Sunday, December 11, 2011
The Lunar Eclipse on Saturday morning was beautiful. It wasn't easy to see the whole event from Orland Park, but we managed to see the "Penumbra" of the Earth's shadow cover the Moon and give it a reddish hue. Just before the moon set in the northwestern sky, the "Umbra" of the Earth's shadow (the darkest core of the shadow) began to cover the top left crest of the Moon. As that shadow grew on the Moon, the Moon made it's way down and north, out of site.
We were able to follow the lunar eclipse using our iPads. As the sun cast the Earth's shadow completely over the Moon, the sunlight light up the sky and the moon turned red again.
The first time I ever saw a solar eclipse was in the 1960s when I was young. We were at O'Hare airport waiting for a relative to arrive at the gate in the airport. Back then, anyone could walk right up to the gate and wait to greet people. (Today, only those who travel can wait at the gate and everyone else not traveling has to wait in the outer lobby past security.) There was no security back then. I was young, maybe nine years old at the time.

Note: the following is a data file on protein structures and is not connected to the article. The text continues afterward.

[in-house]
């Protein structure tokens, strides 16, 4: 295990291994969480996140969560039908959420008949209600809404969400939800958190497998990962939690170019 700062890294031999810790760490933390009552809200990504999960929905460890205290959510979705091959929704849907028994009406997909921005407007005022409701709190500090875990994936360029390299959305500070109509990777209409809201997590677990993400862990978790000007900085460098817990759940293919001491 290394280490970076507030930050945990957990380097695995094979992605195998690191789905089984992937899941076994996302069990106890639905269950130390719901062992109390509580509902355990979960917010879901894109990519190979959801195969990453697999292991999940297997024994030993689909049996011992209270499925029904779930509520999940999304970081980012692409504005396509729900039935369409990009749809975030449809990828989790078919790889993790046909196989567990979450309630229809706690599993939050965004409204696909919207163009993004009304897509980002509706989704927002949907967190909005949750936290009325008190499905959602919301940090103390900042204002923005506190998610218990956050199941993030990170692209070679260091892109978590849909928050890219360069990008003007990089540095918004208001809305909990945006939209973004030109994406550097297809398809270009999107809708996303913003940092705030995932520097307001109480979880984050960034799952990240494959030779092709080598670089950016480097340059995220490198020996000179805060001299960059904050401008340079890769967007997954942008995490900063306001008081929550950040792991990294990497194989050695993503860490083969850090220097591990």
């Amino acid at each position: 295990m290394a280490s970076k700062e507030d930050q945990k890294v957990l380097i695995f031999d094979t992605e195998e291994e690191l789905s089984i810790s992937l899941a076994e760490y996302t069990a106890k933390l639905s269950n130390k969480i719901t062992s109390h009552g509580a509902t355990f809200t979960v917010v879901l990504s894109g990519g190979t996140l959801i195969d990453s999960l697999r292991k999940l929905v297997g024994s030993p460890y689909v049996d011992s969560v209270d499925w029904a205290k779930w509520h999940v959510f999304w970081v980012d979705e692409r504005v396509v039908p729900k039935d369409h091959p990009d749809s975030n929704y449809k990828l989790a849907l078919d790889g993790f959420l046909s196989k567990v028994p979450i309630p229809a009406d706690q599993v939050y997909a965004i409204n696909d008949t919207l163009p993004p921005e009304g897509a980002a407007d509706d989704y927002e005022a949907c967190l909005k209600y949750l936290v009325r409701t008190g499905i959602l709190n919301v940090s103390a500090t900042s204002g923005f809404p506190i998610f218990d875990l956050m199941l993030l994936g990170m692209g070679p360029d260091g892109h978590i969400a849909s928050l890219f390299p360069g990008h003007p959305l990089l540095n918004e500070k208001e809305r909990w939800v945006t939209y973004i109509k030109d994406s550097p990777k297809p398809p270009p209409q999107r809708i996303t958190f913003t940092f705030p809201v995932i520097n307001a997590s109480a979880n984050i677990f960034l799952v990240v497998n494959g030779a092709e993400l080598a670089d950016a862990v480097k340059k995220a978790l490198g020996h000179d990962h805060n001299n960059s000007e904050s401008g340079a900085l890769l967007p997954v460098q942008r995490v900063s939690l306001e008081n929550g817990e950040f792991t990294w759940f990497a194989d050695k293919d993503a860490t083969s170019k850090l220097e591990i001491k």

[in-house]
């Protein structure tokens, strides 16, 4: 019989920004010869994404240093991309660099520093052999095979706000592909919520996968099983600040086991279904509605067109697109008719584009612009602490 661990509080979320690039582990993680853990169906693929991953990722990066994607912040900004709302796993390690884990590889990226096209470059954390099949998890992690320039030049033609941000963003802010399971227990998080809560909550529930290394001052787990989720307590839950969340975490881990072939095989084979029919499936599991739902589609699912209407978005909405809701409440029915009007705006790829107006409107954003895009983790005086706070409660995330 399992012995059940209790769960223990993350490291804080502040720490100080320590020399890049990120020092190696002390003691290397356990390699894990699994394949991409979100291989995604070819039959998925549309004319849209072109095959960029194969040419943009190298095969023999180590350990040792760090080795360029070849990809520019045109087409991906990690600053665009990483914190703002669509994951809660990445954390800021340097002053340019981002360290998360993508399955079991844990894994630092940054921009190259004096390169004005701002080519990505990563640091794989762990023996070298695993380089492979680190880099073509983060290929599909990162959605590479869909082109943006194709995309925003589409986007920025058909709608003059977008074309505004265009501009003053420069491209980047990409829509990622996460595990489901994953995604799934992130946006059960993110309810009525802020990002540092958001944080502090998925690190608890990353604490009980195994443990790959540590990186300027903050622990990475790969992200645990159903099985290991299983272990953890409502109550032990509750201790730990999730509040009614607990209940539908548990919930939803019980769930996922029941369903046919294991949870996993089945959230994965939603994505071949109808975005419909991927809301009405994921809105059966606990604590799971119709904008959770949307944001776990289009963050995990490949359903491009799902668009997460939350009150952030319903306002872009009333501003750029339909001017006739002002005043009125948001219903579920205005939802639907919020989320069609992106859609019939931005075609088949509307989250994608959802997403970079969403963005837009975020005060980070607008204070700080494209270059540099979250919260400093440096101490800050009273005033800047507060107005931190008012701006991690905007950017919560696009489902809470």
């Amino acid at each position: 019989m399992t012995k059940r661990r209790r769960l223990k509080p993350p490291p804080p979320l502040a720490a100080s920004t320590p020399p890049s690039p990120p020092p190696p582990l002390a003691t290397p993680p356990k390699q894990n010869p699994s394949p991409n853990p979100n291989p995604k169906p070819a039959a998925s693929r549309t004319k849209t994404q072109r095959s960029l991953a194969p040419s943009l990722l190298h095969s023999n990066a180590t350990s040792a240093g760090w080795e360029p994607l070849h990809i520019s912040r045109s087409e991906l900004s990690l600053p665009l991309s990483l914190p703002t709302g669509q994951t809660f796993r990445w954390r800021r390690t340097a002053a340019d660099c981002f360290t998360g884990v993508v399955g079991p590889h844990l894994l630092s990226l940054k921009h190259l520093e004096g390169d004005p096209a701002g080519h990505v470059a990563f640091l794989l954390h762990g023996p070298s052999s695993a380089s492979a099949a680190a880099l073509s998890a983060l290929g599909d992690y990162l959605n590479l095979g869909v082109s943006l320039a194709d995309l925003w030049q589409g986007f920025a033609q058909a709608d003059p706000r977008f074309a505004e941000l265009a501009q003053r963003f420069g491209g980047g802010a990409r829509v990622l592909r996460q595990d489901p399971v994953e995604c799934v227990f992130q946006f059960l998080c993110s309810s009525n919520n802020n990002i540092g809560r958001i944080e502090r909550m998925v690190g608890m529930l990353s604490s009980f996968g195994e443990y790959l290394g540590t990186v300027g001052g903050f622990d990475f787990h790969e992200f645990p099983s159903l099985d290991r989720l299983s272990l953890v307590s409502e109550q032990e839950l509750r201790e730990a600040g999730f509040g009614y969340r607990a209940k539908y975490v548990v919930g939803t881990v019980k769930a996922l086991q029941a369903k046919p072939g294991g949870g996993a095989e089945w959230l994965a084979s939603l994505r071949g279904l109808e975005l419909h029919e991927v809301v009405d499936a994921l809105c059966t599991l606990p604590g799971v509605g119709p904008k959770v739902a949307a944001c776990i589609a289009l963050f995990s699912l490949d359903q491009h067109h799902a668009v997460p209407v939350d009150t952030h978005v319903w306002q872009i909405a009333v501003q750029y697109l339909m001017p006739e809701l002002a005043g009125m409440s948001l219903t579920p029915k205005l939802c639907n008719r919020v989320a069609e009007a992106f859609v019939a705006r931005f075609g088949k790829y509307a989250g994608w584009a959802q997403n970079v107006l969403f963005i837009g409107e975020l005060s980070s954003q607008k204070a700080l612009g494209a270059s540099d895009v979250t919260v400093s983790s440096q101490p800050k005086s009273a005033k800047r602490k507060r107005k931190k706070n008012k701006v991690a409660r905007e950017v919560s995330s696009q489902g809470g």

My father took a piece of paper and punched a tiny hole in it with his pen that he kept in his jacket pocket. He told me not to look at the Sun and then took the paper with the hole, held it flat towards the Sun and then with the other hand held another sheet of paper so a small dot began to appear on the second sheet of paper. As he carefully moved the two sheets apart, the dot turned into a brilliant replica of the Sun and you could see the Sun being covered by a little black circle. Eventually, it was completely covered by the Moon and the dot turned into a black spot with a bright circle around it.
The Lunar eclipse was easier to stare out and exciting. But technology made it a more fascinating experience. Friends in California and in Hawaii who had more time to watch the Earth's shadow cover the moon messaged me on Facebook to share their photos.
It all reminds us that there are some things that mean more than money, and that there are some things that can still manage to bring a family together to enjoy something so spectacular.
-- Ray Hanania